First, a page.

Ethiopia moved on Saturday to replace the leadership of the country’s northern Tigray region, where clashes between regional forces and federal governments have led to fears that a major African power could slip into civil war. Neither side seemed to welcome the dialogue that experts say is needed to prevent disasters.
The vote by Parliament’s upper house, the House of Federation, to set up an interim administration needs no further approval, and it gives Prime Minister Abiy Ahmed the power to take action against a Tigray leadership that his government considers illegal.
The Ethiopian federal government said the interim administration would “appoint officials, ensure respect for the rule of law, approve the region’s budget and facilitate the electoral process.”
In a new statement on Saturday, the Nobel Peace Prize-winning prime minister claimed that “criminal elements cannot escape the rule of law under the guise of seeking reconciliation and a call for dialogue.”
Experts and diplomats look on in dismay when two heavily armed forces collide in one of the world’s most strategic yet vulnerable regions, the Horn of Africa. Observers warn that a civil war in Ethiopia, Africa’s second most populous country with 110 million people, could suck in or destabilize neighbors such as Sudan, Eritrea and Somalia.
A statement posted on the Tigray Government’s Facebook page, Tigray People’s Liberation Front, said it would win the “justified” war, adding that “a fighter will not negotiate with his enemies.”
“The people of Tigray are now armed with modern weapons that can reach the seat of the unbelievers,” it added, making a clear reference to the Ethiopian capital, Addis Ababa. There was no reference to the federal government’s Saturday.
The conflict in Tigray is playing out between former allies in Ethiopia’s ruling coalition who now see each other as illegal.
The TPLF dominated the country’s military and government for a long time before Abiy took office in 2018 and introduced extensive political reforms that won him the Nobel. These changes left the TPLF feeling marginalized, and it broke last year when Abiy tried to make the coalition a single prosperous party.
Tensions rose in recent weeks as the Tigray region, opposed to next year’s national elections delayed and Abiy’s extended tenure, held a local election in September that the federal government called illegal.
The fighting began early Wednesday when Abiy accused the TPLF forces of attacking a military base in Tigray. In a major escalation on Friday, Abiy announced that airstrikes in several places around the capital Tigray “completely destroyed rockets and other heavy weapons” and made a reverse attack impossible.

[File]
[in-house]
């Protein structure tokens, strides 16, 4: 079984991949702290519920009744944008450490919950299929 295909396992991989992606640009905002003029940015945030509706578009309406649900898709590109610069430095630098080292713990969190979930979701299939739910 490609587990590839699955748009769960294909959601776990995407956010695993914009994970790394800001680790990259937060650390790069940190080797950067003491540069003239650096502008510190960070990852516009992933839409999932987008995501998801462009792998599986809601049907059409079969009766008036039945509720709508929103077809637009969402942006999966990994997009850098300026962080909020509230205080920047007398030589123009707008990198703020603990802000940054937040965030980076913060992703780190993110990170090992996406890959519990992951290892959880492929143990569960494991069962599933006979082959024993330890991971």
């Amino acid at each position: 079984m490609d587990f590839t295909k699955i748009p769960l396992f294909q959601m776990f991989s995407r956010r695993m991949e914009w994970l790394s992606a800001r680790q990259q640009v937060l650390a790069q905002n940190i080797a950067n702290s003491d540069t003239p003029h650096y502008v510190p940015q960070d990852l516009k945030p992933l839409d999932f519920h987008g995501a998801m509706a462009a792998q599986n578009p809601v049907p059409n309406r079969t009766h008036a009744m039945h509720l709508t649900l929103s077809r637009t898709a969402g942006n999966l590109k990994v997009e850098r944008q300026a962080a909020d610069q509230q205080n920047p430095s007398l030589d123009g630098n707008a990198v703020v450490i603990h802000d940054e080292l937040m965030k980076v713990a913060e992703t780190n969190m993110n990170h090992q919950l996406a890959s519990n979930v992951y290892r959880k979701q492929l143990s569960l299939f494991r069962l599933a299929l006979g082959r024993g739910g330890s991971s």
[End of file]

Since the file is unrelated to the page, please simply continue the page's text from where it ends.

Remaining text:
The military operations will continue, the prime minister said, warning the Tigray people: “To avoid unexpected danger, I recommend that you restrict group movements in cities.”
Communication remains almost completely interrupted with the Tigray region, making it difficult to verify both sides’ claims and leading to grounds from aid groups and human rights groups to restore Internet and telephone links.
They also warn of a brewing humanitarian catastrophe if the conflict continues, which experts are likely to warn if the two sides reject talks.
Tigray is increasingly being boxed in by Ethiopian federal forces and a six-month state of emergency by the federal government that severely restricts public gatherings and movements.
“If they come under pressure from the south, from Abiy Ahmed’s federal forces, the TPLF could decide to make a strategic retreat or even invade Eritrea, which would then internationalize this conflict,” Dino Mahtani told the International Crisis Group. in comments published Friday. TPLF and Eritrea have a bitter history of a long border war between Ethiopia and Eritrea before the countries concluded peace in 2018.
The TPLF’s only other real way out of Ethiopia is in Sudan, which is “in a very sensitive position,” Mahtani said. Sudanese Prime Minister Abdallah Hamdok has spoken by telephone with a worried UN Secretary-General Antonio Guterres, the UN said on Friday.
Sudan’s eastern al-Qadarif province has closed its border with Ethiopia’s regions of Tigray and Amhara, the Sudan News Agency reported on Saturday.
The Tigray drama dominates the conversation in Ethiopia, and many who comment on social media seem to support the government’s move to get rid of the region’s leadership. Some cite abuse of the TPLF while in power for more than two decades, or reiterate the federal government’s accusation that it recently encouraged violence across the country.
Those sympathetic to the TPLF are largely silenced by the disruption of communications in Tigray, but those who can comment describe the actions of the federal government as an aggression that will lead to further escalation of the conflict.